Parsley is rich in vitamin A (as beta-carotene) and provides up to 168% RDA in just one cup. Like most leafy greens, parsley is an especially rich source of vitamin K providing up to 820% RDA. it provides an excellent source of folate (23% RDA) and vitamin C (89% RDA).
Parsley has a distinctive, pungent flavor and aroma so it is best to use no more than one cup (60 grams) in a green smoothie.
Parsley is excellent when blended with spinach or kale (ie: 1 cup fresh, chopped parsley and 1 cup fresh, chopped baby spinach or kale).
Parsley pairs best with fruits like pear, coconut, pineapple, mango, oranges, and kiwifruit.
I prefer to use fresh Italian (flat leaf) parsley, but curly parsley also works fine.
Parsley Nutrition (1 cup, raw): Calories: 22 | Protein: 2g | Vitamin A: 168% DV | Vitamin C: 32% DV | Calcium: 8% DV | Iron: 3.4mg.
6) Beet Greens
If you’re ready to branch out from using spinach and kale in your green smoothies, beet greens are a great next step.
They are not as bitter as kale and dandelion, and they are easily hidden by just about any sweet fruit. Beet greens have a texture similar to Swiss chard, but with a milder flavor.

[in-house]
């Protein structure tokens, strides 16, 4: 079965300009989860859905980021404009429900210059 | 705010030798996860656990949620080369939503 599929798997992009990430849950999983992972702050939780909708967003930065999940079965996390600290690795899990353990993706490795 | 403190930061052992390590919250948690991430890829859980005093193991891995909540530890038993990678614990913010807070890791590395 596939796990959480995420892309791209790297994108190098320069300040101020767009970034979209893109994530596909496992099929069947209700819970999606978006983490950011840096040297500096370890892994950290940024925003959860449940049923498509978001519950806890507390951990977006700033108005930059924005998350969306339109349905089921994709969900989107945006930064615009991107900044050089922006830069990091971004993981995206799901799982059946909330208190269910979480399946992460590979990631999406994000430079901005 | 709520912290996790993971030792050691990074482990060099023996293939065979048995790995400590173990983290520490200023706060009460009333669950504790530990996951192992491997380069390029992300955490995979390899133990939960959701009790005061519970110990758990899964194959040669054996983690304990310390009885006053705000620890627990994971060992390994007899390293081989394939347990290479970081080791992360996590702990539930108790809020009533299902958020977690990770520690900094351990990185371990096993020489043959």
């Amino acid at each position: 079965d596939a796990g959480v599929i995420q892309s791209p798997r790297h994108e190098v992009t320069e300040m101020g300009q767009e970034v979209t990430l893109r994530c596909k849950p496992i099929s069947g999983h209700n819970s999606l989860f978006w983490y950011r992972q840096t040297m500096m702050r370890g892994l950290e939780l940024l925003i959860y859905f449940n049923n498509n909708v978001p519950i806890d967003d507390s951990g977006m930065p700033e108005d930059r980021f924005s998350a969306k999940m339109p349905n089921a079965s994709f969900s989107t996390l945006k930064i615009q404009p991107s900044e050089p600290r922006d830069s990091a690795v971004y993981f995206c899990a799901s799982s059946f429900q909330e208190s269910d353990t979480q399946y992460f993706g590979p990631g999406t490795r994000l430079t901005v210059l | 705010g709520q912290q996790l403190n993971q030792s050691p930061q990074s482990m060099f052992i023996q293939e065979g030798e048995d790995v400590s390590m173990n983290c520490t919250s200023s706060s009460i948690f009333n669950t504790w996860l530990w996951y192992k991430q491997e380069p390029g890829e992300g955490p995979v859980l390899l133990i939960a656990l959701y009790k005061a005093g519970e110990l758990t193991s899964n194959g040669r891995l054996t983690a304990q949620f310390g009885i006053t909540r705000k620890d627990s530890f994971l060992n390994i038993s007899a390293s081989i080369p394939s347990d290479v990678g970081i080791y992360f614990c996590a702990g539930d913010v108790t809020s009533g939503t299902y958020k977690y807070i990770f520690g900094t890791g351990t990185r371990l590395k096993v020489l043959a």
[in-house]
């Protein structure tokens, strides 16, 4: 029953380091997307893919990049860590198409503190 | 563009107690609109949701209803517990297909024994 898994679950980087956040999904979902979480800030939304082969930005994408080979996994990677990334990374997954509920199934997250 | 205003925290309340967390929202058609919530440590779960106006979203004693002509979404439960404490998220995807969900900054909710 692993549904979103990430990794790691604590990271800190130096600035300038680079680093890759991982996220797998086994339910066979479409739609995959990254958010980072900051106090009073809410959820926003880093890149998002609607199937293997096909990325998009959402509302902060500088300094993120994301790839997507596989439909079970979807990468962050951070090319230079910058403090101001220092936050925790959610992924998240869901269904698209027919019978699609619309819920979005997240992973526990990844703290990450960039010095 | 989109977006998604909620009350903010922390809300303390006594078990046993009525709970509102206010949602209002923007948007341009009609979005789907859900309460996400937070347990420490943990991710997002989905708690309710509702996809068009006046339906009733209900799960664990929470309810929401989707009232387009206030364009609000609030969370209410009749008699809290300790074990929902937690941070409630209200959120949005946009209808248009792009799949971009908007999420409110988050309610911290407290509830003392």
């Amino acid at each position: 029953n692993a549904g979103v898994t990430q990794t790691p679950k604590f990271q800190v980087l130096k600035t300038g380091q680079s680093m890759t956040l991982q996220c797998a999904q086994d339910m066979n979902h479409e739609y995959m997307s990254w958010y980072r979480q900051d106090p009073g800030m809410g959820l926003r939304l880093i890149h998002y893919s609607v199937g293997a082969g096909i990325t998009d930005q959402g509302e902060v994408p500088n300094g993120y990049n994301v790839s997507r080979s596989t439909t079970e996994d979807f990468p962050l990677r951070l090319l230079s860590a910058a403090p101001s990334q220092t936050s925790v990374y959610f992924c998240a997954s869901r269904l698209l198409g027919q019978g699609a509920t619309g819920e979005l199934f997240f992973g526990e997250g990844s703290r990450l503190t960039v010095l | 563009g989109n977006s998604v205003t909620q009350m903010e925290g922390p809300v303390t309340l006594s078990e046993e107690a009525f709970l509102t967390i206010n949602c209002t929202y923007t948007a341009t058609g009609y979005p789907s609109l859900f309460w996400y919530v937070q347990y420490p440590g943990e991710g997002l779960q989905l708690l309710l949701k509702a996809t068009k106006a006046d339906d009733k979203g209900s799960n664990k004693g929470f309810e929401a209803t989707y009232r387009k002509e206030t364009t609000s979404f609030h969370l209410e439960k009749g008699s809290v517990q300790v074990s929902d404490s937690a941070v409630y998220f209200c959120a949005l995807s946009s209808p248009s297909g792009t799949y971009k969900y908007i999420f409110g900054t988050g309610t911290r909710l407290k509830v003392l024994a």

Beet greens are in the same plant family as chard and spinach.
Two cups (76 grams) of chopped beet greens (my recommend “smoothie dose”) contains about 17 calories and almost two grams of protein.
You’ll also get 160% RDA of vitamin A (as beta-carotene), 25% RDA of vitamin C, 253% RDA of vitamin K, and 8% RDA of vitamin E. They also contain small amounts of all B-vitamins (except for B12).
When it comes to minerals, two cups of beet greens provide 89 milligrams of calcium (9% RDA), 2 milligrams of iron, 16% RDA of copper, 13% RDA each of magnesium and manganese, 12% RDA of potassium, and 11% RDA of sodium.
Like most fruits and vegetables, beet greens contains all essential amino acids. They are particularly high in the essential amino acid, tryptophan, containing about 10% RDA.